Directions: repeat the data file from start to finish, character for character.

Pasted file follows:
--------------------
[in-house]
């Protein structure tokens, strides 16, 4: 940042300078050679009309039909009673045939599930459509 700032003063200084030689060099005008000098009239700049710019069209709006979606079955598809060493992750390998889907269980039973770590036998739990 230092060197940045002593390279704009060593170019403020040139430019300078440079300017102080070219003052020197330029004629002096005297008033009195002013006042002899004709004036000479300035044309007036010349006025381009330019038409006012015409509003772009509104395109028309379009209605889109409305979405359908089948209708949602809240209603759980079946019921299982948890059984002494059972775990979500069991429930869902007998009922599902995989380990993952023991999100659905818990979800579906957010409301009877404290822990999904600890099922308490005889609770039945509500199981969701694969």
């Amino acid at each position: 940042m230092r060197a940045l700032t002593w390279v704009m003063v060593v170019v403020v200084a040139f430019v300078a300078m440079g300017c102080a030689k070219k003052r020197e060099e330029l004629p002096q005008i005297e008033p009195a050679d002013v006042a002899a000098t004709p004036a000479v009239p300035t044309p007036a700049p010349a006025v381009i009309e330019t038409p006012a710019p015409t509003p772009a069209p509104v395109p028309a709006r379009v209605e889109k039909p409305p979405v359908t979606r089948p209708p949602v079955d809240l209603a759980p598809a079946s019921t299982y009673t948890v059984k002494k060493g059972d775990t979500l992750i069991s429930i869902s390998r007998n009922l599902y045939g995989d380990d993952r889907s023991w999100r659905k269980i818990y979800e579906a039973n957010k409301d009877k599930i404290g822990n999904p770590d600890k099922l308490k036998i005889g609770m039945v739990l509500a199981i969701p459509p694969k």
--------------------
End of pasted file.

[in-house]
């Protein structure tokens, strides 16, 4: 940042300078050679009309039909009673045939599930459509 700032003063200084030689060099005008000098009239700049710019069209709006979606079955598809060493992750390998889907269980039973770590036998739990 230092060197940045002593390279704009060593170019403020040139430019300078440079300017102080070219003052020197330029004629002096005297008033009195002013006042002899004709004036000479300035044309007036010349006025381009330019038409006012015409509003772009509104395109028309379009209605889109409305979405359908089948209708949602809240209603759980079946019921299982948890059984002494059972775990979500069991429930869902007998009922599902995989380990993952023991999100659905818990979800579906957010409301009877404290822990999904600890099922308490005889609770039945509500199981969701694969």
């Amino acid at each position: 940042m230092r060197a940045l700032t002593w390279v704009m003063v060593v170019v403020v200084a040139f430019v300078a300078m440079g300017c102080a030689k070219k003052r020197e060099e330029l004629p002096q005008i005297e008033p009195a050679d002013v006042a002899a000098t004709p004036a000479v009239p300035t044309p007036a700049p010349a006025v381009i009309e330019t038409p006012a710019p015409t509003p772009a069209p509104v395109p028309a709006r379009v209605e889109k039909p409305p979405v359908t979606r089948p209708p949602v079955d809240l209603a759980p598809a079946s019921t299982y009673t948890v059984k002494k060493g059972d775990t979500l992750i069991s429930i869902s390998r007998n009922l599902y045939g995989d380990d993952r889907s023991w999100r659905k269980i818990y979800e579906a039973n957010k409301d009877k599930i404290g822990n999904p770590d600890k099922l308490k036998i005889g609770m039945v739990l509500a199981i969701p459509p694969k």